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    15 June 2017 - 16:52

    A journey into our future

    Interview with Carlotta Sami: a focus on refugees

    The refugees question is not an emergency and does not only concern Europe: Africa and the Middle East face situations that are even more complicated. Carlotta Sami, spokesperson for the United Nations High Commission for Refugees (UNHCR) in Southern Europe, has agreed to give us an overview of the situation.

     

    What is the situation in the Mediterranean and along the Balkan route?

    The Balkan and Mediterranean routes are often associated with one another and described together but they are distinct and different. This can be seen, for example, from the nationalities of people that arrive in Europe from these routes: they do not coincide, they vary greatly. Obviously the intensity of migrant flows varies too. Now we are seeing the growth in numbers on the Mediterranean route, while before we had a peak along the Balkan route.

    However, I would like to underline that all of this focus on the Mediterranean route and the Balkan route and the European countries affected by the migrant flows (Italy in particular), risks relegating to second place the situations being experienced in some other countries like Egypt, Libya, Iraq, Sudan, Jordan, Turkey and Lebanon. Each of these countries hosts enormous numbers of refugees. For instance, there are two million refugees in Lebanon, which has a population of around 6 million. To make a comparison there are currently 200 thousand refugees present in Italy, the EU country most exposed to the flows. Then there is Niger, which is in second-last place in the Human Development Index yet hosts thousands of refugees from Nigeria and Mali. The scenario is complicated also in Uganda with 800 thousand refugees from South Sudan.

     

    How do you work in these countries?

    We try to develop programs that facilitate work and education. In many of these countries, until very recently, refugees could not work at all and access to school was not guaranteed. A case in point is Lebanon, where the majority of schools are private with prohibitively expensive fees. Fortunately, in some of these countries we have managed to convince the local authorities to approve legislation aimed at guaranteeing better access to schools and work. Initially in Turkey less than half of young refugees went to school, now the situation is much better. Ankara has demonstrated great willingness. It’s not just Turkey: it should be acknowledged that these countries make great efforts to deal with a situation that is genuinely difficult for them. In addition to schools and employment UNHCR is also active with other initiatives. We also provide economic support to refugees, as much as we can. We pay the money onto chargeable cards and we give no restrictions on how it can be spent. They are free to use the money as they feel and buy what they need.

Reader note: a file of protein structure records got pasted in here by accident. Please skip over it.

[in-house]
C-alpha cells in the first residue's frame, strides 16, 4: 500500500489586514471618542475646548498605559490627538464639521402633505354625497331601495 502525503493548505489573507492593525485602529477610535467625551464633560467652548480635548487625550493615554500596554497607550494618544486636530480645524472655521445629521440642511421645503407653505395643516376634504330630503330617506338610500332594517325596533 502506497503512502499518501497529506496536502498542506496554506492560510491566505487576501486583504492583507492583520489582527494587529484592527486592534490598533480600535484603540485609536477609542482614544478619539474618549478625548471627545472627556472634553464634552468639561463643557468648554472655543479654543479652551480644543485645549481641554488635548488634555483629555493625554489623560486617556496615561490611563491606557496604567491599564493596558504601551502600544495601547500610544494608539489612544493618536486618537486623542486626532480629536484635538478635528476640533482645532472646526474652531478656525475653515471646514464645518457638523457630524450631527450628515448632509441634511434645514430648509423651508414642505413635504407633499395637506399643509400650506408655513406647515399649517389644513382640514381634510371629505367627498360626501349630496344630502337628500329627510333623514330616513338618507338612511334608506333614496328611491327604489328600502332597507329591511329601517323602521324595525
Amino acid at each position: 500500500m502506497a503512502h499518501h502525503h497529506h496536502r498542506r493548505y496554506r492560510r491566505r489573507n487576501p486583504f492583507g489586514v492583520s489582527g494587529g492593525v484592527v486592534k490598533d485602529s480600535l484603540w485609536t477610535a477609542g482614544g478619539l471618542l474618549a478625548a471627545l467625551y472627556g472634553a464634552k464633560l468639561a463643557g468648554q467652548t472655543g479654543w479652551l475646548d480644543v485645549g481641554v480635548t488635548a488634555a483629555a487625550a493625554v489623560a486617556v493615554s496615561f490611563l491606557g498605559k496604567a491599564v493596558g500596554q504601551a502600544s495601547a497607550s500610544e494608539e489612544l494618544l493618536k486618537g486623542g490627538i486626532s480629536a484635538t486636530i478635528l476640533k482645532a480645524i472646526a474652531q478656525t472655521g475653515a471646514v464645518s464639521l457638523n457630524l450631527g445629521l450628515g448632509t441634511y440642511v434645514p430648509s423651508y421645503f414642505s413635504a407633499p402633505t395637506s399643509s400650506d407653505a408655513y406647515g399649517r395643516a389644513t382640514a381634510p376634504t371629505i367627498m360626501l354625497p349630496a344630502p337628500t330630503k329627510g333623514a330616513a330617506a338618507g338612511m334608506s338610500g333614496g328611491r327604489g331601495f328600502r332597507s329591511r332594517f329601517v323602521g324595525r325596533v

Why do refugees, at a certain point, leave these countries and try to get to Europe?

    Anyway it’s necessary to be clear. In Turkey, Lebanon and elsewhere refugees live mainly in cities in rented homes or, if they don’t have the resources, in precarious accommodation. The fact that they are forced to try to reach Europe – a phenomenon that, to tell the truth, is in decline – depends on the way they lived their lives in their home countries, based on their vocations and the education of their children that in Europe could be more assured of prospects and plans for the future.  The drama is that there isn’t a safe way to get here. Poor countries that are home to very high numbers of refugees do not understand why Europe doesn’t do more.

     

    What should they expect from Europe?

    In Europe there are just two million refugees compared with 65 million spread around the world. More could be done and what is done could be done better, beginning with the internal distribution of refugees. The European Commission’s plan has remained largely unfulfilled: few countries have respected the obligations that they have signed up to maintain. A happy exception is Portugal, which has welcomed the number of refugees that it was meant to and has established welcome programs and integration pathways. It is not and will not be easy, but it is a country that has considered its own demographic composition, taking into account its aging population. Some months ago the UNHCR presented a document indicating pragmatic solutions for the management of borders, internal redistribution of refugees, welcoming and exercising influence abroad.

     

    Influence over whom or what?

    Europe must be able to impose radical yet coordinated change, avoiding that its members reason and act in disparate ways. By radical change we intend the strength to enact strategic development policies. It is necessary to understand that a refugee is not an emergency because he or she can remain a refugee even for twenty years but it is necessary to modify the way in which we support the affected countries. It is necessary to empower schools, fight climate change and train administrative staff.

    Compared with a few years ago we are seeing that today there is a lesser capacity to resolve conflicts. Therefore, there are more wars and more refugees. This situation will continue and, consequently, the poorer countries will encounter growing fatigue when it comes to managing refugee flows. It is increasingly necessary then to invest in these situations. The World Bank, the EU, but also private individuals: everybody can play their part.